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Jewish Holidays

Vashti, Purim, and Women's History Month

I have a vague recollection of the first time I learned about Vashti. I was sitting at circle time on a primary-colored rug in my pre-K class at Sunday school and was told, “Vashti was not nice to the King. She would not dance for the King.” And we all just nodded our heads in sympathy for King Ahashuarus. “Poor King.” We all thought, “Vashti is evil.”

Lilly Rivlin

Lilly Rivlin has used her skills as a historian and documentary filmmaker to capture Jewish history in the making.

Shirley Cohen Steinberg

Shirley Cohen Steinberg helped make the Jewish holidays fun and interactive for children with her Holiday Music Box albums, featuring “One Morning” (popularly known as the Passover “Frog Song”).

Birth of Esther Broner, co-creator of "The Women’s Haggadah"

July 8, 1927

Esther Broner "made room for us at the table by creating a whole new one—a Seder table at which women’s voices were heard.”

Nima Adlerblum

Nima Adlerblum’s scholarship and Zionist activism helped shape worldwide perspectives about the land where she was born.

Passover in Charleston

I went to Charleston, South Carolina during the week of Passover to escape the fact that this year my holiday didn’t really feel like a holiday. My three kids were with their father for the week, according to the custody schedule. My parents and siblings were in Israel, and I’d decided not to join them there.

My boyfriend and I had picked Charleston because it was a city I’d never been to and as a Southerner myself, I’d always wanted to visit. But until now, it had never made it to the top of the list – and indeed, my own sense of myself as a Southerner was fading. The longer I lived away – in New York and now in Boston - the less present that personal and family history felt, more a piece of where I come from, but less and less who I am.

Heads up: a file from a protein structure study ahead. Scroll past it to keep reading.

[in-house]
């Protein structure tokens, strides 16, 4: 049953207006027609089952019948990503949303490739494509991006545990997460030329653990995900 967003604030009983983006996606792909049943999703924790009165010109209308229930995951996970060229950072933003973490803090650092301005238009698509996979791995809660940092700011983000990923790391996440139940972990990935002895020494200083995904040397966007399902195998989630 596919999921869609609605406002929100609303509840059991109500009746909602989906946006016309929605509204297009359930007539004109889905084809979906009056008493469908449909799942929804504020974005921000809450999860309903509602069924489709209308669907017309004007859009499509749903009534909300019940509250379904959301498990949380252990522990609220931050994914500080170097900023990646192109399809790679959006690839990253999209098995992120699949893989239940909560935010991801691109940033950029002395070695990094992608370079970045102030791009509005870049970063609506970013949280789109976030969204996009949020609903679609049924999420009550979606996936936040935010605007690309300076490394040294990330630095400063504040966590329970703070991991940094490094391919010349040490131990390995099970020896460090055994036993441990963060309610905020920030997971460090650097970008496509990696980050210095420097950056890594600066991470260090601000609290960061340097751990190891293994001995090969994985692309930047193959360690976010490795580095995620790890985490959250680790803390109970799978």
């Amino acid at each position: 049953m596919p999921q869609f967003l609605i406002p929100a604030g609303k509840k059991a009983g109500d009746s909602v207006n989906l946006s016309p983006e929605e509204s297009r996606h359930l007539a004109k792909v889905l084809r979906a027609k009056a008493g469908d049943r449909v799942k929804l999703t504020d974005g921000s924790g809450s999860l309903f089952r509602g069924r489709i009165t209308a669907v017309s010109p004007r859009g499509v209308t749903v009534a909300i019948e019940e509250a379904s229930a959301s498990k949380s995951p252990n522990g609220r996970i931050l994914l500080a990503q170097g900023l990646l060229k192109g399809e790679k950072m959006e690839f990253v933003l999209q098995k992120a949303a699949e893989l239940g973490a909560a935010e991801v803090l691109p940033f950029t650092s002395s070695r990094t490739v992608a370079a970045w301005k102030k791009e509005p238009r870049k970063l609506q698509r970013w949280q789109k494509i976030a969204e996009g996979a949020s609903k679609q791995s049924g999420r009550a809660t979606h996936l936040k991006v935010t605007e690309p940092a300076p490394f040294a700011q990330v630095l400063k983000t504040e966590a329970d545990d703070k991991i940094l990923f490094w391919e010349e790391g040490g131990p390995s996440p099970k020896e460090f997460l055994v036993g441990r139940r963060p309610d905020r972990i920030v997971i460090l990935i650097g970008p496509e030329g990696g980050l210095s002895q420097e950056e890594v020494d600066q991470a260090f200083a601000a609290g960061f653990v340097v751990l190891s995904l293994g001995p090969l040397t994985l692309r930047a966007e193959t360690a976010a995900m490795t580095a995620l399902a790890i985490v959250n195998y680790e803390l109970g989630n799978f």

Ruth Weisberg

Ruth Weisberg’s art helped bring the Reform Movement’s Open Door Haggadah to life with inclusive, feminist imagery.

E.M. Broner

Esther M. Broner’s revolutionary women’s Seder opened up new possibilities for reimagining Jewish rituals to include women’s voices.

Freedom Stories

The first books I ever fell in love with were the American Girl books. The American Girl Company as a whole was a big part of my childhood, and its influence is still with me today: if it weren’t for it and Billy Joel’s “We Didn’t Start The Fire,” I don’t know if I would have passed US History last year. Educational value aside, the books have held up as fantastic examples of children’s literature, with their beautiful illustrations, interesting historical notes in the margins, diverse characters (including their cast of thirteen young female protagonists), and, most importantly to me, simple but solid stories.

The Passover Challenge: Discovering What We Take for Granted

Even though the snow has persisted through and beyond the winter season, I am glad to acknowledge that spring is finally here! But before my junior year of high school comes to a close, I still have to cross some bridges before I can sail into summertime mode. Along with my upcoming AP exam, finals, and SAT test, I will shortly face the ultimate Jewish challenge: Passover.

For those who follow the Passover tradition where all grains are cut from the daily diet for eight days, then you certainly know that blissful feeling during break-fast when you take a big bite into that challah and think “wow, I will never take bread for granted again.”

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How to cite this page

Jewish Women's Archive. "Jewish Holidays." (Viewed on March 31, 2015) <http://jwa.org/topics/jewish-holidays>.

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